Pomona and Rona Islands are situated on Lake Manapouri and are conservation jewels in Fiordland National Park.
The vision of the Pomona Island Charitable Trust is to restore and conserve Pomona and Rona Islands as sanctuaries for native plants and animals.
We have eradicated possums and deer from Pomona Island, and have reduced mice, stoats and rats to low levels, helping both birdlife and invertebrates. There are now thriving populations of native plants and animals on both islands.
Keeping the islands predator-free is a significant challenge, as rats and stoats are able to swim to the islands from the mainland. We have an extensive network of traps on the islands which volunteers check regularly. We also service traps on the mainland opposite the islands, with the assistance of the Southland Trailer Yacht Squadron.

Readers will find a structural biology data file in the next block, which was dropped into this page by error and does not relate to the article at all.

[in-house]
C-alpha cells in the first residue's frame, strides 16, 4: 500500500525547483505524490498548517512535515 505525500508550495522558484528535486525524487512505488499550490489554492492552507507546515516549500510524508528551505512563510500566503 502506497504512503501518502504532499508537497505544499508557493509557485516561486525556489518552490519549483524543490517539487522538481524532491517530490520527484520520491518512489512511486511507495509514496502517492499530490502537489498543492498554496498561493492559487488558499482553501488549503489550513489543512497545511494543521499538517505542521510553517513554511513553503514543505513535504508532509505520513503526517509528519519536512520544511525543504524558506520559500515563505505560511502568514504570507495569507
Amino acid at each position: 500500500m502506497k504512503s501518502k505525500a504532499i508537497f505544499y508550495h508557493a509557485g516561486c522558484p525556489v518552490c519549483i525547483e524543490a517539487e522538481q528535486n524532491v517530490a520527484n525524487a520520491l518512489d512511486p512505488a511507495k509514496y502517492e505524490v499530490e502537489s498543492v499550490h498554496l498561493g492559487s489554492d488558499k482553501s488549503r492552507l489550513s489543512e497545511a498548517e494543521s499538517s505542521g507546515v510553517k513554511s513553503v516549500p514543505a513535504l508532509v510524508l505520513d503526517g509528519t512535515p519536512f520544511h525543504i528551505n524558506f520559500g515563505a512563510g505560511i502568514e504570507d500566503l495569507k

Pomona Island has an area of 262 ha and lies west of the Beehive, separated from the mainland by Hurricane Passage. Robins, mohua (yellowheads) and the endangered Haast tokoeka kiwi have been released here and have made it their home. We always see cheeky robins when we are out checking the traps, as well as fantails, tomtits, and occasionally kea and falcons. The kiwi have successfully hatched chicks in the past few years.
Rona Island, area 60 ha, lies east of the Beehive and 600m from the mainland. Robins and tieke (saddlebacks) have been released here and are breeding. Rona is used as a kiwi “creche” for Haast tokoeka. These kiwi spend up to a year on the island, growing big enough to be able to fight off stoats. They are then transferred back to the Haast tokoeka sanctuary. A rare species of gecko is also found on Rona: the Otago/Southland large gecko.
If you would like to help in any way, please email email@example.com
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